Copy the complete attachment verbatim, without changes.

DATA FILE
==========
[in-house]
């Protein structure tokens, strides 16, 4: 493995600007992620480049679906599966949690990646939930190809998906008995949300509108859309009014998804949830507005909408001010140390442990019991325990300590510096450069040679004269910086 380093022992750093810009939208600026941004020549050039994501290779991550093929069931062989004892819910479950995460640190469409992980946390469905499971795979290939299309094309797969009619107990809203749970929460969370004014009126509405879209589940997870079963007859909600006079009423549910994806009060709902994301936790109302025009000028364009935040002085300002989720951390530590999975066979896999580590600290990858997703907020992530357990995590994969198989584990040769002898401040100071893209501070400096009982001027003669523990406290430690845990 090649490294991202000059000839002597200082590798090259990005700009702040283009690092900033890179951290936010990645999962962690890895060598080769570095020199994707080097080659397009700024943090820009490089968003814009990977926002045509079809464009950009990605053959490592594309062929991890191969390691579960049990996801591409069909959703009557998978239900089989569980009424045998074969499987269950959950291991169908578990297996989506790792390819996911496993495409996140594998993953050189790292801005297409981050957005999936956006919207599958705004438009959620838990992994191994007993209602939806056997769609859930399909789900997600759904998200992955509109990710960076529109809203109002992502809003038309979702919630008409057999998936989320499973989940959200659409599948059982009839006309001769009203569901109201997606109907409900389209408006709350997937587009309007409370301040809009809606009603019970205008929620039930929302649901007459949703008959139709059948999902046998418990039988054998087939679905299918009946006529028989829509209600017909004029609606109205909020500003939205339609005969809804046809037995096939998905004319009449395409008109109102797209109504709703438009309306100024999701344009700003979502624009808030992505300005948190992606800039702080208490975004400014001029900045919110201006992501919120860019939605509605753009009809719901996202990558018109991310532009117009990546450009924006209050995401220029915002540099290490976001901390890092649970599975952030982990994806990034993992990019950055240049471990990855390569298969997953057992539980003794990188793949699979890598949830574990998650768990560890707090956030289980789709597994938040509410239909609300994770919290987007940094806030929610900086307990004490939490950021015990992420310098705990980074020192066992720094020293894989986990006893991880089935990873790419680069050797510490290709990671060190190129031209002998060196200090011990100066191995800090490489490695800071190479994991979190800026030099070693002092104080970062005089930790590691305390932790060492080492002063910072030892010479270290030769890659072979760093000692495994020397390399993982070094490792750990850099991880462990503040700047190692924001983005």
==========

[in-house]
């Protein structure tokens, strides 16, 4: 493995600007992620480049679906599966949690990646939930190809998906008995949300509108859309009014998804949830507005909408001010140390442990019991325990300590510096450069040679004269910086 380093022992750093810009939208600026941004020549050039994501290779991550093929069931062989004892819910479950995460640190469409992980946390469905499971795979290939299309094309797969009619107990809203749970929460969370004014009126509405879209589940997870079963007859909600006079009423549910994806009060709902994301936790109302025009000028364009935040002085300002989720951390530590999975066979896999580590600290990858997703907020992530357990995590994969198989584990040769002898401040100071893209501070400096009982001027003669523990406290430690845990 090649490294991202000059000839002597200082590798090259990005700009702040283009690092900033890179951290936010990645999962962690890895060598080769570095020199994707080097080659397009700024943090820009490089968003814009990977926002045509079809464009950009990605053959490592594309062929991890191969390691579960049990996801591409069909959703009557998978239900089989569980009424045998074969499987269950959950291991169908578990297996989506790792390819996911496993495409996140594998993953050189790292801005297409981050957005999936956006919207599958705004438009959620838990992994191994007993209602939806056997769609859930399909789900997600759904998200992955509109990710960076529109809203109002992502809003038309979702919630008409057999998936989320499973989940959200659409599948059982009839006309001769009203569901109201997606109907409900389209408006709350997937587009309007409370301040809009809606009603019970205008929620039930929302649901007459949703008959139709059948999902046998418990039988054998087939679905299918009946006529028989829509209600017909004029609606109205909020500003939205339609005969809804046809037995096939998905004319009449395409008109109102797209109504709703438009309306100024999701344009700003979502624009808030992505300005948190992606800039702080208490975004400014001029900045919110201006992501919120860019939605509605753009009809719901996202990558018109991310532009117009990546450009924006209050995401220029915002540099290490976001901390890092649970599975952030982990994806990034993992990019950055240049471990990855390569298969997953057992539980003794990188793949699979890598949830574990998650768990560890707090956030289980789709597994938040509410239909609300994770919290987007940094806030929610900086307990004490939490950021015990992420310098705990980074020192066992720094020293894989986990006893991880089935990873790419680069050797510490290709990671060190190129031209002998060196200090011990100066191995800090490489490695800071190479994991979190800026030099070693002092104080970062005089930790590691305390932790060492080492002063910072030892010479270290030769890659072979760093000692495994020397390399993982070094490792750990850099991880462990503040700047190692924001983005």